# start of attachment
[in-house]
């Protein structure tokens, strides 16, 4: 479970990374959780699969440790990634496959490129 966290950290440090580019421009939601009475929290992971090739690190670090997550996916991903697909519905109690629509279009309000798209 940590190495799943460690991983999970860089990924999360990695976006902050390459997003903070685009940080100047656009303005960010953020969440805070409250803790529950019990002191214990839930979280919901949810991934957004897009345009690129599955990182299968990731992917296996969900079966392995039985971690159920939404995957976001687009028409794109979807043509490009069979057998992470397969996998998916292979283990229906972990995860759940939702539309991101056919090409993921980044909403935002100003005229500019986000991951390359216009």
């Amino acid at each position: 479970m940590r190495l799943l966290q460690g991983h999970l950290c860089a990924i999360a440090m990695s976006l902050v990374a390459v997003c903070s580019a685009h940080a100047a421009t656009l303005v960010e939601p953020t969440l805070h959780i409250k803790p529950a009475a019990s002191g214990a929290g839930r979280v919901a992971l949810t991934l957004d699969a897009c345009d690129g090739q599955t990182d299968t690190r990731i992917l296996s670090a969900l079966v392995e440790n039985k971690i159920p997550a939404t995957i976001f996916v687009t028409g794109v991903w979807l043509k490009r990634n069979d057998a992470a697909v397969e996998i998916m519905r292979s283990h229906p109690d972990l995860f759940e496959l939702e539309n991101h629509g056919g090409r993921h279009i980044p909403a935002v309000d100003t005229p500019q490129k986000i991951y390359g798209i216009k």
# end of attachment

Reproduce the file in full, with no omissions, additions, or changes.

[in-house]
């Protein structure tokens, strides 16, 4: 479970990374959780699969440790990634496959490129 966290950290440090580019421009939601009475929290992971090739690190670090997550996916991903697909519905109690629509279009309000798209 940590190495799943460690991983999970860089990924999360990695976006902050390459997003903070685009940080100047656009303005960010953020969440805070409250803790529950019990002191214990839930979280919901949810991934957004897009345009690129599955990182299968990731992917296996969900079966392995039985971690159920939404995957976001687009028409794109979807043509490009069979057998992470397969996998998916292979283990229906972990995860759940939702539309991101056919090409993921980044909403935002100003005229500019986000991951390359216009």
């Amino acid at each position: 479970m940590r190495l799943l966290q460690g991983h999970l950290c860089a990924i999360a440090m990695s976006l902050v990374a390459v997003c903070s580019a685009h940080a100047a421009t656009l303005v960010e939601p953020t969440l805070h959780i409250k803790p529950a009475a019990s002191g214990a929290g839930r979280v919901a992971l949810t991934l957004d699969a897009c345009d690129g090739q599955t990182d299968t690190r990731i992917l296996s670090a969900l079966v392995e440790n039985k971690i159920p997550a939404t995957i976001f996916v687009t028409g794109v991903w979807l043509k490009r990634n069979d057998a992470a697909v397969e996998i998916m519905r292979s283990h229906p109690d972990l995860f759940e496959l939702e539309n991101h629509g056919g090409r993921h279009i980044p909403a935002v309000d100003t005229p500019q490129k986000i991951y390359g798209i216009k």